Opinion -- In Decisive California Primary, Ted Cruz Is In Control

by Placerville Newswire / Apr 27, 2016 / comments

As we head into the July 18, 2016, Republican National Convention Cleveland, Ohio, it is good to look into the 1936 Republican National Convention was held in Cleveland Ohio, for historical context and insights. 

The 1936 Republican National Convention nominated Governor Alfred Landon of Kansas for President. The convention supported many New Deal programs, including Social Security.  Democratic candidate Franklin D. Roosevelt was elected. In terms of electoral votes, it was the most lopsided presidential election in the history of the United States. 

[by Jon Fleischman] The question of whether business tycoon Donald Trump clinches the 1,237 pledged first-ballot delegate votes needed to win at the Republican National Convention in Cleveland in July will only be decided in delegate-rich California.

The race for the Republican nomination was not decided Tuesday, with Trump's sweep through the liberal northeastern states.  Nor will the battle end with the GOP primaries throughout May in Indiana, Oregon (or as Trump pronounces it "Or-E-Gone") or Washington State.

When the polls close on June 7, only then will we know whether Senator Ted Cruz will have stopped Trump, and set the stage for a convention showdown.

California will ultimately be a Trump-Cruz contest.  While Ohio Governor John Kasich will, no doubt, still be running, his anemic effort to show that the establishment still has a horse in the race will be irrelevant to those California GOP voters who do not want Trump. To them, it will be clear that Cruz is the only one really positioned to compete for delegates.

California is a winner-take-all-by-district contest: 159 delegates will be awarded - three to the top-vote-getter in each of the state's 53 Congressional Districts, with the ten statewide delegates and the votes of the three California RNC members going to the statewide plurality winner.

To stop Trump, Cruz will likely need significantly less than half of California's delegates, as Trump needs to win over 50% of the remaining 622 delegates, and the map ahead for the reality-TV celebrity isn't as friendly as it was yesterday.

Which takes us to the reality of the California political landscape, where statewide polling might be a decent indicator of how the 13 statewide delegate votes are likely to go, but the district-by-district showdown is a much different story.

There are two major reasons why recent surveys showing that Trump has a lead in California don't hold up under scrutiny.

The first is that these polls are not broken down by district, but by region. In fact, the number of respondents to the surveys aren't even a small sliver of the number that would be needed to predict voter opinions in 53 U.S. House seats.  You would need hundreds of surveys completed in each seat.  As an anecdotal example, the April Field poll, a very reputable public opinion survey released periodically, had only 588 interviews with likely GOP voters statewide - barely ten per district, on average.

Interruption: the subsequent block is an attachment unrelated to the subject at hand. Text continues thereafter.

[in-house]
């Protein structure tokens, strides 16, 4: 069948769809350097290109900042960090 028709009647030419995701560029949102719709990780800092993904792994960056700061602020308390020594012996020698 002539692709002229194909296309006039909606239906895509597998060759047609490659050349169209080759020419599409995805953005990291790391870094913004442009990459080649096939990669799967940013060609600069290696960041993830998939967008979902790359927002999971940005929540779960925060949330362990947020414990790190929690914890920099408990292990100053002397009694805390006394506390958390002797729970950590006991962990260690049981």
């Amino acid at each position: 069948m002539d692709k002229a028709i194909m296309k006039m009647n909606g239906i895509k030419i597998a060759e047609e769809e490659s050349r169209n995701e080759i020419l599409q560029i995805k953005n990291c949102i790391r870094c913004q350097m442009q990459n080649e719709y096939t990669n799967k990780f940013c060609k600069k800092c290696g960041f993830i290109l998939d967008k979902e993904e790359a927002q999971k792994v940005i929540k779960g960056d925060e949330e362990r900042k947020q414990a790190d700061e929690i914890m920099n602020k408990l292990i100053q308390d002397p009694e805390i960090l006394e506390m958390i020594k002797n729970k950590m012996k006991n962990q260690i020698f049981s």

The second reason to distrust the polls is that California has a huge number of ultra-liberal House districts where mere thousands of Republican voters in each will be deciding three delegate votes. You could not accurately survey this small number of GOP voters even if you wanted to - other than perhaps going out and interviewing each resident of the district.

In the Golden State, the factors that will truly matter will be smart voter contact and grassroots organization. In both of these areas, the Cruz campaign is well positioned relative to Trump. The former has been significantly invested in smart campaigning, targeting resources, and running a tight, smart campaign using the latest advances in voter identification. Cruz has been using voter contact tools ranging from social media targeting to geofencing.  On the district level, these kinds of tactical considerations matter. And as for grassroots organization, the Cruz campaign has built an impressive armada all around the state, with an organizational structure and grassroots leaders in literally all 53 House districts.

Two anecdotes demonstrate the Cruz campaign's organizational heft. One is the speed with which the campaign pulled together its delegate statewide slate - no small feat, since it includes delegates and alternates in every single congressional seat. And not just warm bodies - but conservatives committed to Cruz, and willing to travel to Ohio on their own dime!

The other anecdote is Cruz's last visit to Southern California, just a couple of weeks ago. Two rallies, one in Orange County and one in San Diego County, were announced at 9 p.m., and by 8 a.m. the following morning both had sold out, with thousands of attendees. Yet these rallies had only been advertised internally, to identified supporters and local party activists.

By contrast, Trump has had no organization to speak of in California, only hiring a staff person a couple of weeks ago.  He is still trying to fill out a delegate slate, and seems to hope he can finesse California with a 30,000-foot campaign.  (And of course there really is no Kasich campaign here at all, unless you count an endorsement from Arnold Schwarzenegger.)

Look for Donald Trump to continue to call himself the "presumptive nominee" of the party as he seeks to try to steamroll through the rest of the primary calendar.  But if he's actually going to reach the magic number of delegates, he needs to organize in California - fast. His problem is that Cruz has been at it here for over a year.